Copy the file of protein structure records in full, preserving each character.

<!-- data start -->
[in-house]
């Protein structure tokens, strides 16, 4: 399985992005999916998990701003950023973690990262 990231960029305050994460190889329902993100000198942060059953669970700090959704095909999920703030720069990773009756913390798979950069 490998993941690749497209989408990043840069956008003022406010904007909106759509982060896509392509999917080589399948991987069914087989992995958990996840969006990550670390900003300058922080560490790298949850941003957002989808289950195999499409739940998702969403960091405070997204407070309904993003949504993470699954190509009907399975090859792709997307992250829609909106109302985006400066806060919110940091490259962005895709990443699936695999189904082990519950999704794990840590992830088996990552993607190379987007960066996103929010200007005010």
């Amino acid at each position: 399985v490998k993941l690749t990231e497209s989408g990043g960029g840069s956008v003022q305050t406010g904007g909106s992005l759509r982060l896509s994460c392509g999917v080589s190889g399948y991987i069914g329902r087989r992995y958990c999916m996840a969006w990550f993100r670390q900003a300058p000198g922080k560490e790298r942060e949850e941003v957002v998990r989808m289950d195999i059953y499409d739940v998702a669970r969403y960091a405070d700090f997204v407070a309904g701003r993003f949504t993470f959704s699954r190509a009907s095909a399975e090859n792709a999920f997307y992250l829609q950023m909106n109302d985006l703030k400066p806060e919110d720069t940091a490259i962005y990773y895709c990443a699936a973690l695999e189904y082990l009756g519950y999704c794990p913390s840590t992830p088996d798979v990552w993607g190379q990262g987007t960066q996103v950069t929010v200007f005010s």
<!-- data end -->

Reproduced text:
[in-house]
């Protein structure tokens, strides 16, 4: 399985992005999916998990701003950023973690990262 990231960029305050994460190889329902993100000198942060059953669970700090959704095909999920703030720069990773009756913390798979950069 490998993941690749497209989408990043840069956008003022406010904007909106759509982060896509392509999917080589399948991987069914087989992995958990996840969006990550670390900003300058922080560490790298949850941003957002989808289950195999499409739940998702969403960091405070997204407070309904993003949504993470699954190509009907399975090859792709997307992250829609909106109302985006400066806060919110940091490259962005895709990443699936695999189904082990519950999704794990840590992830088996990552993607190379987007960066996103929010200007005010």
């Amino acid at each position: 399985v490998k993941l690749t990231e497209s989408g990043g960029g840069s956008v003022q305050t406010g904007g909106s992005l759509r982060l896509s994460c392509g999917v080589s190889g399948y991987i069914g329902r087989r992995y958990c999916m996840a969006w990550f993100r670390q900003a300058p000198g922080k560490e790298r942060e949850e941003v957002v998990r989808m289950d195999i059953y499409d739940v998702a669970r969403y960091a405070d700090f997204v407070a309904g701003r993003f949504t993470f959704s699954r190509a009907s095909a399975e090859n792709a999920f997307y992250l829609q950023m909106n109302d985006l703030k400066p806060e919110d720069t940091a490259i962005y990773y895709c990443a699936a973690l695999e189904y082990l009756g519950y999704c794990p913390s840590t992830p088996d798979v990552w993607g190379q990262g987007t960066q996103v950069t929010v200007f005010s």